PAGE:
Tuesday, July 26, 2011

Mapping social diversity in NSW

The concept of relative socio-economic advantage or disadvantage is neither simple, nor well defined. Australian Bureau of Statistics attempts to quantify socio-economic diversity for geographic locations with a suite of four summary measures called Socio-Economic Indexes for Areas (SEIFA).

The four indexes in SEIFA 2006 are:

Index of Relative Socio-economic Disadvantage: is derived from Census variables related to disadvantage, such as low income, low educational attainment, unemployment, and dwellings without motor vehicles.

Index of Relative Socio-economic Advantage and Disadvantage: a continuum of advantage (high values) to disadvantage (low values) which is derived from Census variables related to both advantage and disadvantage, like household with low income and people with a tertiary education.

Index of Economic Resources: focuses on Census variables like the income, housing expenditure and assets of households.

Index of Education and Occupation: includes Census variables relating to the educational and occupational characteristics of communities, like the proportion of people with a higher qualification or those employed in a skilled occupation.

While SEIFA score represents an average of all people living in an area, SEIFA does not represent the individual situation of each person. Larger areas are more likely to have greater diversity of people and households.

A SEIFA score is created using information about people and households in a particular area. This score is standardised against a mean of 1000 with a standard deviation of 100. This means that the average SEIFA score will be 1000 and the middle two-thirds of SEIFA scores will fall between 900 and 1100 (approximately).

To determine the SEIFA rank, all the areas are ordered from lowest score to highest score. The area with the lowest score is given a rank of 1, the area with the second-lowest score is given a rank of 2 and so on, up to the area with the highest score which is given the highest rank, being 2615 for a postal areas (POA) index.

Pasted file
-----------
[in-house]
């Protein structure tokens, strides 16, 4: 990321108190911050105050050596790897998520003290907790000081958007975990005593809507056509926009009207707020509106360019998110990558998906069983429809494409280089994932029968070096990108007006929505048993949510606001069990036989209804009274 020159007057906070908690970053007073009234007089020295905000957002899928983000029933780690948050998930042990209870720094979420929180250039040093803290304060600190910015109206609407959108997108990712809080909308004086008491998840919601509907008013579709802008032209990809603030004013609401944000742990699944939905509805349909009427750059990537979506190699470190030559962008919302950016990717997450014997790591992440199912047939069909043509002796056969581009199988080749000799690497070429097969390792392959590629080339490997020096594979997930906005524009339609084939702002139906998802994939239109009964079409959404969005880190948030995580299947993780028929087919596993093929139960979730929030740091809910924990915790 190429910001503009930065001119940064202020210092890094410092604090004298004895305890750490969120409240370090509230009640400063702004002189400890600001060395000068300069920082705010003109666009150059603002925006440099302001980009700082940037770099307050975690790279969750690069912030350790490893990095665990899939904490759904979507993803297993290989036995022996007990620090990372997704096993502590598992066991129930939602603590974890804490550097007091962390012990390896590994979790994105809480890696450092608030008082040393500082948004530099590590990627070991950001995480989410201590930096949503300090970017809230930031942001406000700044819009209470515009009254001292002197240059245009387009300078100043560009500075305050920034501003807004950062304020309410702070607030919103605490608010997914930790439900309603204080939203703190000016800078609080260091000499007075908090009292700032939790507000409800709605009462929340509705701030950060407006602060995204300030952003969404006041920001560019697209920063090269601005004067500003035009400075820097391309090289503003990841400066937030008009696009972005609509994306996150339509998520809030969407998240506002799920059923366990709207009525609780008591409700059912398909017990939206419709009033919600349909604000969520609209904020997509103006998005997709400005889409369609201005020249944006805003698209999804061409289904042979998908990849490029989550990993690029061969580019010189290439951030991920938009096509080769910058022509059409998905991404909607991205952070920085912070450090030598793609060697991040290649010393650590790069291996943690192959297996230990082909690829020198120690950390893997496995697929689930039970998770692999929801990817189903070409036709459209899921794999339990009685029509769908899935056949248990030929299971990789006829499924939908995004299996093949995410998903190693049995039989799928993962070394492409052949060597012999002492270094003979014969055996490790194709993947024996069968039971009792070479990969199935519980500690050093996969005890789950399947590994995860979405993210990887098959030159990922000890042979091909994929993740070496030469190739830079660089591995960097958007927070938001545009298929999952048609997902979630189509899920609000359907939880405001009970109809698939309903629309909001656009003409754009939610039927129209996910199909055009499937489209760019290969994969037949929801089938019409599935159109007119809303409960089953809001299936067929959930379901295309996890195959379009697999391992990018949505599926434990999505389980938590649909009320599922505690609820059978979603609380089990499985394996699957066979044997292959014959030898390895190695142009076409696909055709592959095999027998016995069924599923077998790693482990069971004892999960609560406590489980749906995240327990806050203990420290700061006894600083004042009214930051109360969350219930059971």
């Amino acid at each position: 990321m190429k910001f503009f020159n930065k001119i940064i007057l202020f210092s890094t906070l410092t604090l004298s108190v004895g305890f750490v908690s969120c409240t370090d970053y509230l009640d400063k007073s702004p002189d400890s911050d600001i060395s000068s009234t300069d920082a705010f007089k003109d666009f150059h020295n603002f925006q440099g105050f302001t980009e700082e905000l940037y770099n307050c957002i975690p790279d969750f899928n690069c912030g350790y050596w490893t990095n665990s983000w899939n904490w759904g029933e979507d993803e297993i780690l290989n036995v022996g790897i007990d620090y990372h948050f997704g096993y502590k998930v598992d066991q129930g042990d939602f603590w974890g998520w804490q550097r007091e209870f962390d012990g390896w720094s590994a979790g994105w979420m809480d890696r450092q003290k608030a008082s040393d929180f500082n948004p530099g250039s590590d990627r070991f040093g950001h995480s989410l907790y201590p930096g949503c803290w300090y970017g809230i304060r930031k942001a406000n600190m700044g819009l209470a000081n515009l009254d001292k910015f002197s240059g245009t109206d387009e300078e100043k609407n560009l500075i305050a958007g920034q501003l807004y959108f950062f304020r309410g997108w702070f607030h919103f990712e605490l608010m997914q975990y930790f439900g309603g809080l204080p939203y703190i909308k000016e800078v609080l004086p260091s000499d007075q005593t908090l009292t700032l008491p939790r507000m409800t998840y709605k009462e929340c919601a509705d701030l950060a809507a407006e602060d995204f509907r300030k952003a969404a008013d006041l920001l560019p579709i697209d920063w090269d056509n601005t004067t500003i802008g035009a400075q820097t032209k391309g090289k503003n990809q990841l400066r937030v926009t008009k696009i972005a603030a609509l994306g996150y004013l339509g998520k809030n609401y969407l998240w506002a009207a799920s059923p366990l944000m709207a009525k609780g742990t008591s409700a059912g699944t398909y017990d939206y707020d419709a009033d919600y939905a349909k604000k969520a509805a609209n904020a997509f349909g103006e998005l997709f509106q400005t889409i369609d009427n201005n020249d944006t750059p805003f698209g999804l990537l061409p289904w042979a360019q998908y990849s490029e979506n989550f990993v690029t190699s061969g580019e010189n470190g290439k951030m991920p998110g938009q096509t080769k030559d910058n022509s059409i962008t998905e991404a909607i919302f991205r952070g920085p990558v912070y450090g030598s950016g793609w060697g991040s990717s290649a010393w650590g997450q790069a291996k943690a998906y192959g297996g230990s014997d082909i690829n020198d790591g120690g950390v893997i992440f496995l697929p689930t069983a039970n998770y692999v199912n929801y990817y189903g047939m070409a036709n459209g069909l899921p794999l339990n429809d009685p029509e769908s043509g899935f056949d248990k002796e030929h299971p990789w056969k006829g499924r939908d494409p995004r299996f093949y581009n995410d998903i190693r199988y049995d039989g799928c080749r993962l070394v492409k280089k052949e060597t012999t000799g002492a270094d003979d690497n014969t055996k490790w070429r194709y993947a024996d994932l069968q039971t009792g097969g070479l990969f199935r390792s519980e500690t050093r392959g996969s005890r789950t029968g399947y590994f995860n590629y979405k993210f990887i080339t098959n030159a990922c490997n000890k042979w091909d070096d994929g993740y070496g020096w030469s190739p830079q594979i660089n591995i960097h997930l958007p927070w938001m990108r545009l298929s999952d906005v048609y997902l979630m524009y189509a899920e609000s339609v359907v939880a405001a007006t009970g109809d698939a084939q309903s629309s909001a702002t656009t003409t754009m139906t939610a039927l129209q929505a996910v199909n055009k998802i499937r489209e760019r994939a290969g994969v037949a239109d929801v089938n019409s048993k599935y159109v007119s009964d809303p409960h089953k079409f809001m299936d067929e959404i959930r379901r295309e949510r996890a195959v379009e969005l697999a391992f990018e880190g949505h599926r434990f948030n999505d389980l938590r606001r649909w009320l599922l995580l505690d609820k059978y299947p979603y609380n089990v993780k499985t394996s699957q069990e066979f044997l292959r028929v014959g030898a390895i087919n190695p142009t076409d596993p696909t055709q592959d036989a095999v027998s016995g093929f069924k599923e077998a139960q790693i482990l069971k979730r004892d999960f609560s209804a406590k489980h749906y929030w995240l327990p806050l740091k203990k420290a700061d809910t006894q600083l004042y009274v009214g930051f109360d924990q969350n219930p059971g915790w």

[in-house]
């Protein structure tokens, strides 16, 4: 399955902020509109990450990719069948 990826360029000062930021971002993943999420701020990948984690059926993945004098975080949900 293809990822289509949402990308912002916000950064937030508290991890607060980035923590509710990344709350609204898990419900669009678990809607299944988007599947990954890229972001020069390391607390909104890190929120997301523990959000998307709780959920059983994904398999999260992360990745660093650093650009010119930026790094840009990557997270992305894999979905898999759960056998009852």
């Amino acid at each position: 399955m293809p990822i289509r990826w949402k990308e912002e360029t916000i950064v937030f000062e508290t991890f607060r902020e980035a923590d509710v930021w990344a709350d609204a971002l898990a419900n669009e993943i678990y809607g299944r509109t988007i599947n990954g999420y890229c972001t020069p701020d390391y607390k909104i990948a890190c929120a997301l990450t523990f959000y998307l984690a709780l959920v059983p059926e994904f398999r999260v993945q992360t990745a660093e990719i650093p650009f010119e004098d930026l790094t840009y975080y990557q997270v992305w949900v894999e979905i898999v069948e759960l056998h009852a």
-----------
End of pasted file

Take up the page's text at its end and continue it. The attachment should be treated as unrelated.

Deciles divide a distribution into ten equal groups. In the case of SEIFA, the distribution of scores is divided into ten equal groups. The lowest scoring 10% of areas are given a decile number of 1, the second-lowest 10% of areas are given a decile number of 2 and so on, up to the highest 10% of areas which are given a decile number of 10.

For more information about SEIFA and its potential uses please refer to the following document: 2039.0 - Information Paper: An Introduction to Socio-Economic Indexes for Areas (SEIFA), 2006

Data tables and maps are available for reference and further reuse via Google’s Fusion Tables:

SEIFA 2006 for NSW Index of Disadvantage
SEIFA 2006 for NSW Advantage-Disadvantage
SEIFA 2006 for NSW Economic Resources
SEIFA 2006 for NSW Education-Occupation
SEIFA for Postal Areas Census 2006 (data table)
Postal Areas NSW Census 2006 Edition (postal area boundaries)

Related posts:
Interactive Atlas of NSW
Free postcodes with reference map
More free data with reference map
Postcode maps and population statistics


Eric said...

Nice work. I've done similar stuff on my site, but I'm not so good at interface.

Interesting to see this one on Google Maps Mania the same day as I saw four views of Sydney on Strange Maps.

All Things Spatial said...

Ha, what a coincidence! Thanks Eric for the tip, I have to reference that post on Strange Maps as an “alternative view”. :-)

cesare said...

Nice work ... I'm interested to do a similar job on my data that I've in shapefile format and in WGS84 32N SRS. Could you explain me how you've loaded the geometries on Fusion tables? Thank you in advance ...


All Things Spatial said...

Hi Cesare and thanks for visiting my blog.

You will need to find a tool to convert your shp file to kml. I have mentioned one in “Handy Tools” section on this blog. Quantum GIS is also very good (just Google the name to find it). Under “Plugins/Manage Plugins…” select “OGR Layer Converter”.

Once you have the data in KML format it is a simple “Import table” operation in Fusion Tables.

I will publish later this week a few tips on creating thematic maps with Fusion Tables that also may be of assistance. Don’t hesitate to contact me if you have any further questions.

Carlos said...

http://shpescape.com lets you upload shape files to google fusion tables.

All Things Spatial said...

Hi Carlos

I reviewed Shpescape in July on my blog: Shp data and Fusion Tables and it didn't work for me. Hopefully there have been some improvements since then...